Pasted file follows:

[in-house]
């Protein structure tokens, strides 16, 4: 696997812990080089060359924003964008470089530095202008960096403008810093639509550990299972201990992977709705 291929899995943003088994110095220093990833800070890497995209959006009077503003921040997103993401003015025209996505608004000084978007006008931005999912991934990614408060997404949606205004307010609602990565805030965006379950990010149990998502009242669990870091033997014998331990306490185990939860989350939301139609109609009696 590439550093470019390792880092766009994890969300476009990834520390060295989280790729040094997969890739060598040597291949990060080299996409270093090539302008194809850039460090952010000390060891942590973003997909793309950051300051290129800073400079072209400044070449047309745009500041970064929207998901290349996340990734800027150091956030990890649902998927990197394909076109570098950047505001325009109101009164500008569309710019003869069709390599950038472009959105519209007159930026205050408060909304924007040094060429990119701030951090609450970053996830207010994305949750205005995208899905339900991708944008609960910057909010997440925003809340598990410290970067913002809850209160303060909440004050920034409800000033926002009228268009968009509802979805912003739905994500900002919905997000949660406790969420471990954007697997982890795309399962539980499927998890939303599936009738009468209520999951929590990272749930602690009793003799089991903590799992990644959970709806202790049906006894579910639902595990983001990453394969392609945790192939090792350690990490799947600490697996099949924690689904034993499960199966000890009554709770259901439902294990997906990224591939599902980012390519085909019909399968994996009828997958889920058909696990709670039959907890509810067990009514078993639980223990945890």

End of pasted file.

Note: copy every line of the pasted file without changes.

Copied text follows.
[in-house]
């Protein structure tokens, strides 16, 4: 696997812990080089060359924003964008470089530095202008960096403008810093639509550990299972201990992977709705 291929899995943003088994110095220093990833800070890497995209959006009077503003921040997103993401003015025209996505608004000084978007006008931005999912991934990614408060997404949606205004307010609602990565805030965006379950990010149990998502009242669990870091033997014998331990306490185990939860989350939301139609109609009696 590439550093470019390792880092766009994890969300476009990834520390060295989280790729040094997969890739060598040597291949990060080299996409270093090539302008194809850039460090952010000390060891942590973003997909793309950051300051290129800073400079072209400044070449047309745009500041970064929207998901290349996340990734800027150091956030990890649902998927990197394909076109570098950047505001325009109101009164500008569309710019003869069709390599950038472009959105519209007159930026205050408060909304924007040094060429990119701030951090609450970053996830207010994305949750205005995208899905339900991708944008609960910057909010997440925003809340598990410290970067913002809850209160303060909440004050920034409800000033926002009228268009968009509802979805912003739905994500900002919905997000949660406790969420471990954007697997982890795309399962539980499927998890939303599936009738009468209520999951929590990272749930602690009793003799089991903590799992990644959970709806202790049906006894579910639902595990983001990453394969392609945790192939090792350690990490799947600490697996099949924690689904034993499960199966000890009554709770259901439902294990997906990224591939599902980012390519085909019909399968994996009828997958889920058909696990709670039959907890509810067990009514078993639980223990945890």